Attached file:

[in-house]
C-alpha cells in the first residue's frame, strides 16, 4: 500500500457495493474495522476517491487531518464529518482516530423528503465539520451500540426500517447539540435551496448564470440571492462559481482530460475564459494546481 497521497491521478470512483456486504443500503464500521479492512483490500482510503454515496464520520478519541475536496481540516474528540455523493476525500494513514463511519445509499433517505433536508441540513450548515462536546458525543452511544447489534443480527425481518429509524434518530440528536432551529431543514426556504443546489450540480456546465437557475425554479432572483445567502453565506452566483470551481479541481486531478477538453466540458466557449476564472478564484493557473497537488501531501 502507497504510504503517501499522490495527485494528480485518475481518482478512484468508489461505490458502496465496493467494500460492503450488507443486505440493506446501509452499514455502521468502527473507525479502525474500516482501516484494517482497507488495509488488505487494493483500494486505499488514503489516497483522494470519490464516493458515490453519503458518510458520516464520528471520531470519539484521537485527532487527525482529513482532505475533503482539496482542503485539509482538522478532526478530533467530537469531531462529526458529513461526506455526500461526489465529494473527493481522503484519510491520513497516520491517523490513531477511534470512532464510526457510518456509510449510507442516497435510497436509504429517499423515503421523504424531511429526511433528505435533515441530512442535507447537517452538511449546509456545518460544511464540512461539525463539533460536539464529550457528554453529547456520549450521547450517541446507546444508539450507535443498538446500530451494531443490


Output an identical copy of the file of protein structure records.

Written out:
[in-house]
C-alpha cells in the first residue's frame, strides 16, 4: 500500500457495493474495522476517491487531518464529518482516530423528503465539520451500540426500517447539540435551496448564470440571492462559481482530460475564459494546481 497521497491521478470512483456486504443500503464500521479492512483490500482510503454515496464520520478519541475536496481540516474528540455523493476525500494513514463511519445509499433517505433536508441540513450548515462536546458525543452511544447489534443480527425481518429509524434518530440528536432551529431543514426556504443546489450540480456546465437557475425554479432572483445567502453565506452566483470551481479541481486531478477538453466540458466557449476564472478564484493557473497537488501531501 502507497504510504503517501499522490495527485494528480485518475481518482478512484468508489461505490458502496465496493467494500460492503450488507443486505440493506446501509452499514455502521468502527473507525479502525474500516482501516484494517482497507488495509488488505487494493483500494486505499488514503489516497483522494470519490464516493458515490453519503458518510458520516464520528471520531470519539484521537485527532487527525482529513482532505475533503482539496482542503485539509482538522478532526478530533467530537469531531462529526458529513461526506455526500461526489465529494473527493481522503484519510491520513497516520491517523490513531477511534470512532464510526457510518456509510449510507442516497435510497436509504429517499423515503421523504424531511429526511433528505435533515441530512442535507447537517452538511449546509456545518460544511464540512461539525463539533460536539464529550457528554453529547456520549450521547450517541446507546444508539450507535443498538446500530451494531443490